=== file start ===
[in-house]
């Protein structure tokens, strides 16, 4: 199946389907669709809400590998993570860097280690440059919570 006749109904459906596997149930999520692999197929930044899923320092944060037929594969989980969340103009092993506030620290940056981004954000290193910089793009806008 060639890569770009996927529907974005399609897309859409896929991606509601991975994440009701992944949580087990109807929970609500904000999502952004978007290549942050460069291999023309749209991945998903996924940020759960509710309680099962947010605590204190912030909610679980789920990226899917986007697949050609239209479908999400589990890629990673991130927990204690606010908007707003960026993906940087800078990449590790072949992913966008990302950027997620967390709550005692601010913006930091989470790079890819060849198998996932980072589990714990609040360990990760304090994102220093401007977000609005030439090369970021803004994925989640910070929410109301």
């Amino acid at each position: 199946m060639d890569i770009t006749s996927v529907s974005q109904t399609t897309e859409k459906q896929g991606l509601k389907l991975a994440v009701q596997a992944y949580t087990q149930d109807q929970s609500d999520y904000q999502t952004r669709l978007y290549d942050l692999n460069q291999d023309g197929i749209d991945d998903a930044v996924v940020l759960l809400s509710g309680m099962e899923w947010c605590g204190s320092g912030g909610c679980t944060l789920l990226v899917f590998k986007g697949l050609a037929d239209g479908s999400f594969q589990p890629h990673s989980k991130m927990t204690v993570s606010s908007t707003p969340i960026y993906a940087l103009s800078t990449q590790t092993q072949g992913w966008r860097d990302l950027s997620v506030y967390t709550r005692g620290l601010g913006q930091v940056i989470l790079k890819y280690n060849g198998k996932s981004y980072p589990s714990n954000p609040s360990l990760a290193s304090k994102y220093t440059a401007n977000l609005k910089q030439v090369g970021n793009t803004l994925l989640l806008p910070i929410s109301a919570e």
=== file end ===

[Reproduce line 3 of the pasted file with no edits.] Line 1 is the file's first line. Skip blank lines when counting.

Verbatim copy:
């Amino acid at each position: 199946m060639d890569i770009t006749s996927v529907s974005q109904t399609t897309e859409k459906q896929g991606l509601k389907l991975a994440v009701q596997a992944y949580t087990q149930d109807q929970s609500d999520y904000q999502t952004r669709l978007y290549d942050l692999n460069q291999d023309g197929i749209d991945d998903a930044v996924v940020l759960l809400s509710g309680m099962e899923w947010c605590g204190s320092g912030g909610c679980t944060l789920l990226v899917f590998k986007g697949l050609a037929d239209g479908s999400f594969q589990p890629h990673s989980k991130m927990t204690v993570s606010s908007t707003p969340i960026y993906a940087l103009s800078t990449q590790t092993q072949g992913w966008r860097d990302l950027s997620v506030y967390t709550r005692g620290l601010g913006q930091v940056i989470l790079k890819y280690n060849g198998k996932s981004y980072p589990s714990n954000p609040s360990l990760a290193s304090k994102y220093t440059a401007n977000l609005k910089q030439v090369g970021n793009t803004l994925l989640l806008p910070i929410s109301a919570e």